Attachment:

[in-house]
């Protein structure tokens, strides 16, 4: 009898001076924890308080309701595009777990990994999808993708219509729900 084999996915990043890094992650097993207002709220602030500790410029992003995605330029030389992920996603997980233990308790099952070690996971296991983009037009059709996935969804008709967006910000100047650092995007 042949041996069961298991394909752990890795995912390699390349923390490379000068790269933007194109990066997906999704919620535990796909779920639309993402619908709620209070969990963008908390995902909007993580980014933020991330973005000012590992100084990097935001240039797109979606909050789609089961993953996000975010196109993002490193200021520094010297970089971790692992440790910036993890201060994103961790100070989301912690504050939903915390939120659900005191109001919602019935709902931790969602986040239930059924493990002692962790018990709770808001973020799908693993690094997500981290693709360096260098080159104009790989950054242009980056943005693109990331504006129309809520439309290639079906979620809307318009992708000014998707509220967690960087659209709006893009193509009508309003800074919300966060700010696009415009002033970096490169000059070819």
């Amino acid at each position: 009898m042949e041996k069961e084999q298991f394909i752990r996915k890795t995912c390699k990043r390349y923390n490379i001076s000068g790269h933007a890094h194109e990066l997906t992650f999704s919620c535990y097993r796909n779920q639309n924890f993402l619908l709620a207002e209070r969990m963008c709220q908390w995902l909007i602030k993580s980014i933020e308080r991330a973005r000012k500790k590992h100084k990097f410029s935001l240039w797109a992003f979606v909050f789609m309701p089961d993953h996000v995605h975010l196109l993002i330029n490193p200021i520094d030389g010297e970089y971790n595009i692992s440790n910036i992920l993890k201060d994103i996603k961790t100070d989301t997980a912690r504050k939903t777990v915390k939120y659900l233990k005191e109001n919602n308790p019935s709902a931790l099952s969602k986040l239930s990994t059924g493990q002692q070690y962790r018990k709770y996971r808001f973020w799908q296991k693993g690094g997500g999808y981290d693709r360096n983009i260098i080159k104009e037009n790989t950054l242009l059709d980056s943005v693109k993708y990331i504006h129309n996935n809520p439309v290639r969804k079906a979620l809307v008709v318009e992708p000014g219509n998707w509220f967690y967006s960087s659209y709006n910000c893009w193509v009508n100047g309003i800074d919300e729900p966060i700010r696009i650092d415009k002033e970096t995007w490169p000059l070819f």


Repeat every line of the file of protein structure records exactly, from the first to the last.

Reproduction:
[in-house]
């Protein structure tokens, strides 16, 4: 009898001076924890308080309701595009777990990994999808993708219509729900 084999996915990043890094992650097993207002709220602030500790410029992003995605330029030389992920996603997980233990308790099952070690996971296991983009037009059709996935969804008709967006910000100047650092995007 042949041996069961298991394909752990890795995912390699390349923390490379000068790269933007194109990066997906999704919620535990796909779920639309993402619908709620209070969990963008908390995902909007993580980014933020991330973005000012590992100084990097935001240039797109979606909050789609089961993953996000975010196109993002490193200021520094010297970089971790692992440790910036993890201060994103961790100070989301912690504050939903915390939120659900005191109001919602019935709902931790969602986040239930059924493990002692962790018990709770808001973020799908693993690094997500981290693709360096260098080159104009790989950054242009980056943005693109990331504006129309809520439309290639079906979620809307318009992708000014998707509220967690960087659209709006893009193509009508309003800074919300966060700010696009415009002033970096490169000059070819």
């Amino acid at each position: 009898m042949e041996k069961e084999q298991f394909i752990r996915k890795t995912c390699k990043r390349y923390n490379i001076s000068g790269h933007a890094h194109e990066l997906t992650f999704s919620c535990y097993r796909n779920q639309n924890f993402l619908l709620a207002e209070r969990m963008c709220q908390w995902l909007i602030k993580s980014i933020e308080r991330a973005r000012k500790k590992h100084k990097f410029s935001l240039w797109a992003f979606v909050f789609m309701p089961d993953h996000v995605h975010l196109l993002i330029n490193p200021i520094d030389g010297e970089y971790n595009i692992s440790n910036i992920l993890k201060d994103i996603k961790t100070d989301t997980a912690r504050k939903t777990v915390k939120y659900l233990k005191e109001n919602n308790p019935s709902a931790l099952s969602k986040l239930s990994t059924g493990q002692q070690y962790r018990k709770y996971r808001f973020w799908q296991k693993g690094g997500g999808y981290d693709r360096n983009i260098i080159k104009e037009n790989t950054l242009l059709d980056s943005v693109k993708y990331i504006h129309n996935n809520p439309v290639r969804k079906a979620l809307v008709v318009e992708p000014g219509n998707w509220f967690y967006s960087s659209y709006n910000c893009w193509v009508n100047g309003i800074d919300e729900p966060i700010r696009i650092d415009k002033e970096t995007w490169p000059l070819f």